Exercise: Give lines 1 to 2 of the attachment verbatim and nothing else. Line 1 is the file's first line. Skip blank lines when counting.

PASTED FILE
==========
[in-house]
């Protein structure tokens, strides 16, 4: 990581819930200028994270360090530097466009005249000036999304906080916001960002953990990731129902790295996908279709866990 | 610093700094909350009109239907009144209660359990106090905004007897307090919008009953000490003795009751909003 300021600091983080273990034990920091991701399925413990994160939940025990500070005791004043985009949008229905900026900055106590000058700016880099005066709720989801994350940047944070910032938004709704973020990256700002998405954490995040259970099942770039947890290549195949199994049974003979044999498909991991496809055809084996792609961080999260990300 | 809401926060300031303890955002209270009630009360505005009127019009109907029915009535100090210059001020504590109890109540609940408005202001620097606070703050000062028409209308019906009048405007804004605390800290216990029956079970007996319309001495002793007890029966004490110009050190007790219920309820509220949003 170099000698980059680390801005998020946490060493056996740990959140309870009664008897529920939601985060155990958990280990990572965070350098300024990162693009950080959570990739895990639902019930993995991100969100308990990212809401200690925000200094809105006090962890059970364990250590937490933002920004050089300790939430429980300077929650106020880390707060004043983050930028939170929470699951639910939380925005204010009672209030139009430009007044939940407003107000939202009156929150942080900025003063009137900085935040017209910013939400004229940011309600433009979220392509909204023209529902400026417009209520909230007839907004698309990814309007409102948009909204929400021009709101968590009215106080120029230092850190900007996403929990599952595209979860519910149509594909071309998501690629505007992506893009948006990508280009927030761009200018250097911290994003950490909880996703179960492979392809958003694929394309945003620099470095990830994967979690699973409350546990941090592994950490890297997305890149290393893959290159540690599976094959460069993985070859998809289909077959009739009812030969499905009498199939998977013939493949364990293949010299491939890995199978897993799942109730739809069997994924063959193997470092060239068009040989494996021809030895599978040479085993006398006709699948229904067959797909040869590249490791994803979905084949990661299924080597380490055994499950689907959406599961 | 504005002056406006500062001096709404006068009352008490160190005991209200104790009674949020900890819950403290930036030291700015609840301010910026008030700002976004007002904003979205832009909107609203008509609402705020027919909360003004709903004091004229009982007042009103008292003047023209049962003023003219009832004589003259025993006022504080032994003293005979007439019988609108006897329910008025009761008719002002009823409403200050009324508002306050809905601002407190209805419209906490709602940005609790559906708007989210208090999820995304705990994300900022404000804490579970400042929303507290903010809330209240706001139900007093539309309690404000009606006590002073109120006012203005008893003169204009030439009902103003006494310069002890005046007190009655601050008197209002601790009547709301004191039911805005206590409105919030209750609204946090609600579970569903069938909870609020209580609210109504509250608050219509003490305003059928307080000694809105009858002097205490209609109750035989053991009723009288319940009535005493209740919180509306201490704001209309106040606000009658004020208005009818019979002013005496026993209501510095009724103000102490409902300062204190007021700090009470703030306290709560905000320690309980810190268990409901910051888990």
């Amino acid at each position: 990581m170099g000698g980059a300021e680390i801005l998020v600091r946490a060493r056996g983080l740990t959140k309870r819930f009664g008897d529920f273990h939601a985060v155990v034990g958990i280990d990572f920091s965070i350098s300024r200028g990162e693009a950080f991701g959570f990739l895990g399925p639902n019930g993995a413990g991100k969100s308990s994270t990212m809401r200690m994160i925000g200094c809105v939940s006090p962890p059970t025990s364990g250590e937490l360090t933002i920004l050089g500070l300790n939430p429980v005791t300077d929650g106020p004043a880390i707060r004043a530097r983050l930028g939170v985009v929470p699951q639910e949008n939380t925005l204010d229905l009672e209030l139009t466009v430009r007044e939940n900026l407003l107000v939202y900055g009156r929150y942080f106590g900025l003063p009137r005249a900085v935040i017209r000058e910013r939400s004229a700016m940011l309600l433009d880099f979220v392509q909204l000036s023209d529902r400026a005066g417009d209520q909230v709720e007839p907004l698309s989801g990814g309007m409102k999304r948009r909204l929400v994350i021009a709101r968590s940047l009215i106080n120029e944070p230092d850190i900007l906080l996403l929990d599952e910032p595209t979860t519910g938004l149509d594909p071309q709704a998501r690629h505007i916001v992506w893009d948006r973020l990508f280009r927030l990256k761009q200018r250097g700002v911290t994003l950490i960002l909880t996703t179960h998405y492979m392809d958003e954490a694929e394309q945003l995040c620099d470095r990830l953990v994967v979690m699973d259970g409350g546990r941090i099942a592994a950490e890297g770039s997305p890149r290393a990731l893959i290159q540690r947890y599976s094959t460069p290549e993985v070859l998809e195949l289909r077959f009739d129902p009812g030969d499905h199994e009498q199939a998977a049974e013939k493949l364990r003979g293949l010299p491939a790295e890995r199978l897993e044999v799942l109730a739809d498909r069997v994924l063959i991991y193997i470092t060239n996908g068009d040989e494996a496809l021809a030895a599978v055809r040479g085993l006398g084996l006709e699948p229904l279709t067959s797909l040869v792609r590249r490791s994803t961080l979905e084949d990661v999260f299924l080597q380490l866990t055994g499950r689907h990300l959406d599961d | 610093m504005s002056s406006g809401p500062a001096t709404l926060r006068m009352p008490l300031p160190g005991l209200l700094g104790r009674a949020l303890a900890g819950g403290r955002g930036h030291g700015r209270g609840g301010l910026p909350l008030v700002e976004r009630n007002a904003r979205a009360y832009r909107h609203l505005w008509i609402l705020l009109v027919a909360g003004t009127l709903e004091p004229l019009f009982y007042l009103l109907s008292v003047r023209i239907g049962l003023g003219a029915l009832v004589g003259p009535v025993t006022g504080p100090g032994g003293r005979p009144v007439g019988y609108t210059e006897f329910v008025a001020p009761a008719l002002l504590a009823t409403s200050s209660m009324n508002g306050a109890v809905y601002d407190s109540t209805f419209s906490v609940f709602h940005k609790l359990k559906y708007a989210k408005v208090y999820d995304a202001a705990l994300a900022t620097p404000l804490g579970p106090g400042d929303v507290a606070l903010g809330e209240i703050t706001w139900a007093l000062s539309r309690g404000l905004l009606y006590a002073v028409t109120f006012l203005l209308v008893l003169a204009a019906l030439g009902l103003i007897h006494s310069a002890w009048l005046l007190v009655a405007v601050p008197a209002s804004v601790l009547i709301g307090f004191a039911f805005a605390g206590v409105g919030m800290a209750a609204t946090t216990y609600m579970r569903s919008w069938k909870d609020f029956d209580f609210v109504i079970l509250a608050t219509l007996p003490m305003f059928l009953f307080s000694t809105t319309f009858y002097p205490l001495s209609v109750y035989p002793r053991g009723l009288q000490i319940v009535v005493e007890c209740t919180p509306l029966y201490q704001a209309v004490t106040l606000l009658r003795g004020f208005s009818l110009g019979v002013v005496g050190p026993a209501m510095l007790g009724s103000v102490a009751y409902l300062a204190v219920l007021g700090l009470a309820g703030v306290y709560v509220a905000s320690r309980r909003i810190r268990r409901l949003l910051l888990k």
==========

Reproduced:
[in-house]
């Protein structure tokens, strides 16, 4: 990581819930200028994270360090530097466009005249000036999304906080916001960002953990990731129902790295996908279709866990 | 610093700094909350009109239907009144209660359990106090905004007897307090919008009953000490003795009751909003 300021600091983080273990034990920091991701399925413990994160939940025990500070005791004043985009949008229905900026900055106590000058700016880099005066709720989801994350940047944070910032938004709704973020990256700002998405954490995040259970099942770039947890290549195949199994049974003979044999498909991991496809055809084996792609961080999260990300 | 809401926060300031303890955002209270009630009360505005009127019009109907029915009535100090210059001020504590109890109540609940408005202001620097606070703050000062028409209308019906009048405007804004605390800290216990029956079970007996319309001495002793007890029966004490110009050190007790219920309820509220949003 170099000698980059680390801005998020946490060493056996740990959140309870009664008897529920939601985060155990958990280990990572965070350098300024990162693009950080959570990739895990639902019930993995991100969100308990990212809401200690925000200094809105006090962890059970364990250590937490933002920004050089300790939430429980300077929650106020880390707060004043983050930028939170929470699951639910939380925005204010009672209030139009430009007044939940407003107000939202009156929150942080900025003063009137900085935040017209910013939400004229940011309600433009979220392509909204023209529902400026417009209520909230007839907004698309990814309007409102948009909204929400021009709101968590009215106080120029230092850190900007996403929990599952595209979860519910149509594909071309998501690629505007992506893009948006990508280009927030761009200018250097911290994003950490909880996703179960492979392809958003694929394309945003620099470095990830994967979690699973409350546990941090592994950490890297997305890149290393893959290159540690599976094959460069993985070859998809289909077959009739009812030969499905009498199939998977013939493949364990293949010299491939890995199978897993799942109730739809069997994924063959193997470092060239068009040989494996021809030895599978040479085993006398006709699948229904067959797909040869590249490791994803979905084949990661299924080597380490055994499950689907959406599961 | 504005002056406006500062001096709404006068009352008490160190005991209200104790009674949020900890819950403290930036030291700015609840301010910026008030700002976004007002904003979205832009909107609203008509609402705020027919909360003004709903004091004229009982007042009103008292003047023209049962003023003219009832004589003259025993006022504080032994003293005979007439019988609108006897329910008025009761008719002002009823409403200050009324508002306050809905601002407190209805419209906490709602940005609790559906708007989210208090999820995304705990994300900022404000804490579970400042929303507290903010809330209240706001139900007093539309309690404000009606006590002073109120006012203005008893003169204009030439009902103003006494310069002890005046007190009655601050008197209002601790009547709301004191039911805005206590409105919030209750609204946090609600579970569903069938909870609020209580609210109504509250608050219509003490305003059928307080000694809105009858002097205490209609109750035989053991009723009288319940009535005493209740919180509306201490704001209309106040606000009658004020208005009818019979002013005496026993209501510095009724103000102490409902300062204190007021700090009470703030306290709560905000320690309980810190268990409901910051888990």